The implications of this Blumenthal revelation are huge, as the Washington Free Beacon points out:

Among the newly revealed (Benghazi) e-mails were a pair of messages from July 2011 in which Blumenthal described efforts to secure Libyan government contracts for Osprey Global Solutions, a company in which Blumenthal has admitted to having a financial interest.

Blumenthal warned Clinton that French companies were looking to scoop up security contracts from the Transitional National Council, the revolutionary government of the Libyan resistance, and plugged Osprey’s ability to be an American counterweight.

“It puts Americans in a central role without being direct battle combatants,” Blumenthal wrote of Osprey’s TNC contract. He described his efforts in “putting this arrangement together through a series of connections, linking the Libyans to Osprey and keeping it moving.”

Clinton forwarded that message to Jake Sullivan, her deputy chief of staff, and asked to discuss it later.

E-mails also show that Clinton actively promoted security arrangements that might have benefitted Osprey. Blumenthal told Clinton in an April 2011 e-mail that Libyan revolutionary leaders were “considering the possibility of hiring private security firms to help train and organize their forces.”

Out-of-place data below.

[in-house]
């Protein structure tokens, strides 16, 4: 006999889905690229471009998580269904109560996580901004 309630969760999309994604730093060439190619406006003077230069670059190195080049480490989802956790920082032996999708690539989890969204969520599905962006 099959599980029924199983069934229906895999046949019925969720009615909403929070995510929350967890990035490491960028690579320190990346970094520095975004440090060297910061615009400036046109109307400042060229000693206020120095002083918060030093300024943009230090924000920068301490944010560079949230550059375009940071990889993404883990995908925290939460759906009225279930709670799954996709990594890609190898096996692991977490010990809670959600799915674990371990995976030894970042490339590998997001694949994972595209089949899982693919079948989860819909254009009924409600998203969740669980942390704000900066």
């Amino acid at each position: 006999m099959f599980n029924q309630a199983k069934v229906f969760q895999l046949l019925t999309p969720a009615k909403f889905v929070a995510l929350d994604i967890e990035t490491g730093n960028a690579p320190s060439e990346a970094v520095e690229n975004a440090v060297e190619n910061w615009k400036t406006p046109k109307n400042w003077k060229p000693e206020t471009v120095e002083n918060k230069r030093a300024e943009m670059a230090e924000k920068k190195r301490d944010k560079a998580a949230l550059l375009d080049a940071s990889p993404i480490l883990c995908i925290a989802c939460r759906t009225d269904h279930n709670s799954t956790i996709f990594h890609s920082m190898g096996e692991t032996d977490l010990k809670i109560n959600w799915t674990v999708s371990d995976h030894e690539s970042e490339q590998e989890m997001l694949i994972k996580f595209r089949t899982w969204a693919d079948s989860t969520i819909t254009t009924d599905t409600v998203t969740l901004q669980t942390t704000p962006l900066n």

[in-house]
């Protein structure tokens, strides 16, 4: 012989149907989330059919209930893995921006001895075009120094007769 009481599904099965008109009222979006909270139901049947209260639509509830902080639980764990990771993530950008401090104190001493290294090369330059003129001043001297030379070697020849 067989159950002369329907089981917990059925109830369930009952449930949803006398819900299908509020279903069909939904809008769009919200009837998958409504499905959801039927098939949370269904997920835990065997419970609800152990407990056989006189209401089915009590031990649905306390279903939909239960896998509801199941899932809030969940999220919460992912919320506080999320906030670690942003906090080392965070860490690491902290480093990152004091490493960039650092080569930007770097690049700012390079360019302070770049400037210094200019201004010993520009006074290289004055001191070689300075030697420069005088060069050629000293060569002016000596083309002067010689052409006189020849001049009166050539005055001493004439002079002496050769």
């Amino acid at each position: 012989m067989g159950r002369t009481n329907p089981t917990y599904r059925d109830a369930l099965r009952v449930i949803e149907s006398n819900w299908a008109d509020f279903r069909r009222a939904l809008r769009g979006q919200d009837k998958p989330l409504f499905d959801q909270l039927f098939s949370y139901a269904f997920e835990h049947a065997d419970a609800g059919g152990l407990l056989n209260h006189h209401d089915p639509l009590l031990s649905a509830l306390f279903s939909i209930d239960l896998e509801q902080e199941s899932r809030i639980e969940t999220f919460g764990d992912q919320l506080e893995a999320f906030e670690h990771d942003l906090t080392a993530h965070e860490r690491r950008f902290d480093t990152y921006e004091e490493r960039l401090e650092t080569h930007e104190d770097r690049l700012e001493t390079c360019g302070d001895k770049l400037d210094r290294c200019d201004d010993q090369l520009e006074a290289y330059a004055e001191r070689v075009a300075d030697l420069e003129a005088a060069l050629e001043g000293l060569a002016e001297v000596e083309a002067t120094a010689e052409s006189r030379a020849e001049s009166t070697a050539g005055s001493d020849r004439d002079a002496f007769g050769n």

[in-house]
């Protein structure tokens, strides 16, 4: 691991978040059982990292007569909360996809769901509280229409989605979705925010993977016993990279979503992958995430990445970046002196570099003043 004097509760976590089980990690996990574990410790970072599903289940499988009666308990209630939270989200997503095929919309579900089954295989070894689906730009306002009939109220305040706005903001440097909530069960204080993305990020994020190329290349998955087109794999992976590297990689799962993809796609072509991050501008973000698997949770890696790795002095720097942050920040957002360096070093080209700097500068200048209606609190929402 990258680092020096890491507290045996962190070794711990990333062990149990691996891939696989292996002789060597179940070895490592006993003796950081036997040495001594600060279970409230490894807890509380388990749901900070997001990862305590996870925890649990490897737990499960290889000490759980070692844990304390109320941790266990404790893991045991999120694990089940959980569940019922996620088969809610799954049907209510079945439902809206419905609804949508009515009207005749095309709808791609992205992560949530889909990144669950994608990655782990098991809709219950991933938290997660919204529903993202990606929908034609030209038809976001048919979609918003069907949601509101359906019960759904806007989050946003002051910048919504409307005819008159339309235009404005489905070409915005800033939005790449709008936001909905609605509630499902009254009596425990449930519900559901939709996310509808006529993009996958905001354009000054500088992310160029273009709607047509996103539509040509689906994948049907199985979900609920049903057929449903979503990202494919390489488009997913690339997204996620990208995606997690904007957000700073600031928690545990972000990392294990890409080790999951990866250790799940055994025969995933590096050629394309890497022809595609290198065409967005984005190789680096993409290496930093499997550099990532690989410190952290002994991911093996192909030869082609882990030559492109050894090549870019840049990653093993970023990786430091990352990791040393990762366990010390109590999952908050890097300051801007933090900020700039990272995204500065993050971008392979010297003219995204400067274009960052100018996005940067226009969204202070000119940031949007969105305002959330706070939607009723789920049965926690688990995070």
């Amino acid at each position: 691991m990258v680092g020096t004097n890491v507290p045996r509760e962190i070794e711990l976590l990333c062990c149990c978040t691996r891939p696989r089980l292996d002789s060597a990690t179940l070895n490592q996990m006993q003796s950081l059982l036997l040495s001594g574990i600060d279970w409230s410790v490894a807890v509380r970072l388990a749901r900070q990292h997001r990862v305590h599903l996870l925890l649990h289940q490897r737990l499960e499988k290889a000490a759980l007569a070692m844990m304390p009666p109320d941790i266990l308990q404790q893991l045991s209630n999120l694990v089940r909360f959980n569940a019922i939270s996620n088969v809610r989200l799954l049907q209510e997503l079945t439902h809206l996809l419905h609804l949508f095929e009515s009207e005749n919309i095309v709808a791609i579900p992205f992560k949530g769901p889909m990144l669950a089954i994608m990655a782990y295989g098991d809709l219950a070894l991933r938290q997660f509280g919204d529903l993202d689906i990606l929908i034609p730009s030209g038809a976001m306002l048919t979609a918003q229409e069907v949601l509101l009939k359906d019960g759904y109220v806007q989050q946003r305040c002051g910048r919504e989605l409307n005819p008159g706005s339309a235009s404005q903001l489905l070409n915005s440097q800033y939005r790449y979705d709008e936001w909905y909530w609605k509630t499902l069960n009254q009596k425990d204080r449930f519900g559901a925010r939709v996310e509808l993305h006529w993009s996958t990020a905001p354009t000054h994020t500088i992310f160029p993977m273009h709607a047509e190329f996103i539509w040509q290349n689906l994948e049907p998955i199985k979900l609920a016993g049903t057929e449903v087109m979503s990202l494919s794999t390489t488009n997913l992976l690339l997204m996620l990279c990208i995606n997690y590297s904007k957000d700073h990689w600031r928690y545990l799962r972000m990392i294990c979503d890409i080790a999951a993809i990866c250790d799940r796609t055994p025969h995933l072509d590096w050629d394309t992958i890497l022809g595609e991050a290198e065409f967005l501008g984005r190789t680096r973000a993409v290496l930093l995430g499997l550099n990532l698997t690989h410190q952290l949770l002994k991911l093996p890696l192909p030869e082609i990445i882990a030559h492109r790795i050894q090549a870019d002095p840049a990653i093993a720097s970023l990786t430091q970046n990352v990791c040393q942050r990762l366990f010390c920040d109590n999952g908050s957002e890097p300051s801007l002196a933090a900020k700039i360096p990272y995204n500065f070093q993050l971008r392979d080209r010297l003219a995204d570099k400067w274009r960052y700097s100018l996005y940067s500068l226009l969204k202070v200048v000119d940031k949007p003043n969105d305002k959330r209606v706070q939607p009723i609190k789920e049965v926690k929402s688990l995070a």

Clinton forwarded that e-mail to Sullivan, adding, “the idea of using private security experts to arm the opposition should be considered.”

A former congressman who served on the House Intelligence Committee tells me he is appalled by these newest e-mail revelations. “The Clintons don’t support privatization, except possibly when they want to have State Department diplomacy serve private interests linked to Sid Blumenthal and the Clinton Foundation,” he says. “Iran-Contra began as an off-the-books operation involving private contractors, and these e-mails beg for the Committee to dig deeper and see what else is there.”

#related#That won’t be easy. Clintonistas are already mounting a full-blown counter-offensive, seizing on House Majority Leader Kevin McCarthy’s now-infamous boasting about the damage the Benghazi Committee has caused Clinton as evidence that the investigation should be shut down.

But the FBI isn’t going away or curbing its interest in getting to the bottom of Clinton’s private server. The intelligence community takes national security very seriously — and it is unlikely to pull many punches when faced with security breaches.

The final decision on what laws or regulations Clinton violated will be up to President Obama’s Justice Department. Until then, it’s safe to expect further embarrassing revelations at a minimum, and to assume that Biden and other potential late entries will be monitoring the situation carefully.

The one thing that’s always a sure bet in those Perils of Pauline shorts is that another installment — with another crisis — lies just around the corner.

— John Fund is National Review Online’s national-affairs correspondent.